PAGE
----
What is Big Think?  

We are Big Idea Hunters…

We live in a time of information abundance, which far too many of us see as information overload. With the sum total of human knowledge, past and present, at our fingertips, we’re faced with a crisis of attention: which ideas should we engage with, and why? Big Think is an evolving roadmap to the best thinking on the planet — the ideas that can help you think flexibly and act decisively in a multivariate world.

A word about Big Ideas and Themes — The architecture of Big Think

Big ideas are lenses for envisioning the future. Every article and video on bigthink.com and on our learning platforms is based on an emerging “big idea” that is significant, widely relevant, and actionable. We’re sifting the noise for the questions and insights that have the power to change all of our lives, for decades to come. For example, reverse-engineering is a big idea in that the concept is increasingly useful across multiple disciplines, from education to nanotechnology.

Themes are the seven broad umbrellas under which we organize the hundreds of big ideas that populate Big Think. They include New World Order, Earth and Beyond, 21st Century Living, Going Mental, Extreme Biology, Power and Influence, and Inventing the Future.

Big Think Features:

12,000+ Expert Videos


Browse videos featuring experts across a wide range of disciplines, from personal health to business leadership to neuroscience.

Watch videos

World Renowned Bloggers


Big Think’s contributors offer expert analysis of the big ideas behind the news.

Go to blogs

Big Think Edge


Big Think’s Edge learning platform for career mentorship and professional development provides engaging and actionable courses delivered by the people who are shaping our future.

Find out more
With rendition switcher


Bob Kulhan: The challenge that many leaders face is that we're analytical.  We think too quickly about why something can't happen or how to correct a problem, as opposed to twisting it and framing the brain that this is an unexpected opportunity; what can I do with it?  Improvisation creates a set of learnings, a set of experiences that allows you to fine tune and hone all of the necessary skills needed to think on your feet and simply react and adapt. 

The cornerstone of improvisation around the world is a great two-word phrase called "yes, and.”  “Yes” means that you accept everything that's brought to you, regardless of who brought it to you, regardless of what it is, regardless of what you think it means based on who gave it to you.  You accept it at face value. The "and" means you take this idea and build directly upon it.  Now, build directly upon it might seem like it's always complementary, and that's not always true.  You can build upon something by taking it apart.  You can build upon something by looking at it from a different angle.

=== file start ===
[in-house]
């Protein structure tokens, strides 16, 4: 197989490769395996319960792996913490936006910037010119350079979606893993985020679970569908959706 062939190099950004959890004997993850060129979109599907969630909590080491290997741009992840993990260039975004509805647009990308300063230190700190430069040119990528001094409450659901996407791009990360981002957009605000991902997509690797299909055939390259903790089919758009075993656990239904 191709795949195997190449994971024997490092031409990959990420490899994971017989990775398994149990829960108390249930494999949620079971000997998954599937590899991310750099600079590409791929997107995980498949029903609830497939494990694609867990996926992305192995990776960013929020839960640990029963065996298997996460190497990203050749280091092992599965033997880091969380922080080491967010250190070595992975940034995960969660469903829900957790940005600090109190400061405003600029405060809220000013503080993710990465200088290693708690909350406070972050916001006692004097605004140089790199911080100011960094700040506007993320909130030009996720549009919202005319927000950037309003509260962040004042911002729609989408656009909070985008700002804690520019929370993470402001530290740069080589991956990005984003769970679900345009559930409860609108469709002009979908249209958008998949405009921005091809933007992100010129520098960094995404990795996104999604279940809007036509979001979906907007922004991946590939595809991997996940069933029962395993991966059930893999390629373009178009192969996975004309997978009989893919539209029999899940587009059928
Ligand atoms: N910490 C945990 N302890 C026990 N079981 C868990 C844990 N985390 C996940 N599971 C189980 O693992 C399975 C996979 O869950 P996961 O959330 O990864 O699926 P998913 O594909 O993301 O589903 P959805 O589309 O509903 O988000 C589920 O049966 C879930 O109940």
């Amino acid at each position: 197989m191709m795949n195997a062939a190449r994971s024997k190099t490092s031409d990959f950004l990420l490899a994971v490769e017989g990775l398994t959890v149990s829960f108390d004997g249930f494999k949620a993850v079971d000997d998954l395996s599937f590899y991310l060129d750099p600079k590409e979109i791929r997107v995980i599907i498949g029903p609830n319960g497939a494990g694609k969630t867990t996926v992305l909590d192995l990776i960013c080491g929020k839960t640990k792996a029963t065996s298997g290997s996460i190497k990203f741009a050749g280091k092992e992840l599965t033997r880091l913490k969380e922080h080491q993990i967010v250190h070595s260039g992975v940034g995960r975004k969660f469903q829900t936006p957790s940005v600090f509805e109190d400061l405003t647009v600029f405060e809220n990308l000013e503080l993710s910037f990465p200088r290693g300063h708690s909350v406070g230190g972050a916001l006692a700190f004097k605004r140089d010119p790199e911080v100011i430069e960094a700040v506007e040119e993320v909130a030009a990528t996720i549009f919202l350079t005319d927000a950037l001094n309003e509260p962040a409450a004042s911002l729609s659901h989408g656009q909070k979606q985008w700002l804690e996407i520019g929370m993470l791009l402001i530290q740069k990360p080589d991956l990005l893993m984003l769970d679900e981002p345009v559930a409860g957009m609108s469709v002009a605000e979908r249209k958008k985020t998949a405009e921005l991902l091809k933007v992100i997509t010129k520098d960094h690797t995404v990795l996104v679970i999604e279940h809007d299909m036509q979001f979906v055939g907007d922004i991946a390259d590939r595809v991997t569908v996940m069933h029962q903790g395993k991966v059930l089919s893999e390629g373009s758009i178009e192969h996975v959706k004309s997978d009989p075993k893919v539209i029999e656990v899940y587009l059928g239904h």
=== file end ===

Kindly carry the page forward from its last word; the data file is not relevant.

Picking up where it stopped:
So the "yes" creates openness.  Just the definition of it: it's affirmation; it's positive; it's acceptance.  That creates a style of thinking inside people.  And then the "and" is your reaction to it.  The "and" is the bridge to your thoughts, the bridge to your movement, the bridge to how you respond to others, who are reacting to this event in real time as well.

Using "yes, and" as a tool, you can actually create environments that foster creativity and foster talent, leading, of course, to innovation.  If there is a difference between the two of those, creativity, more of the process, innovation, more of the product.  "Yes, and" endows people with fearlessness.  There is not a mistake.  There is not a wrong way to do something.  That's the editing process, and something that leaders have a challenge with is editing too quickly.  Again, we're analytical thinkers.  We're critical thinkers. 

We have to learn to take that critical hat off and create an environment in which it's okay for ideas to fail, it's okay for people to take chances.  Once that area is created and individuals are flourishing inside of it, you create a second area for editing.  It's the difference between divergent thinking and convergent thinking. You have to separate the two so that you can diverge your thoughts and come up with this great collection of ideas, and then once you have this great collection of ideas, you focus on the convergent thinking. You start separating the sand from the gold and the good ideas from the bad ideas, and you start editing those out.

In order to create this environment in which people can come up with these ideas and diverge their thinking, you have to cling to "yes, and" so that you're not editing too quickly. 

Directed / Produced by

Jonathan Fowler & Elizabeth Rodd



Bob Kulhan: Improv 101. How...

Newsletter: Share: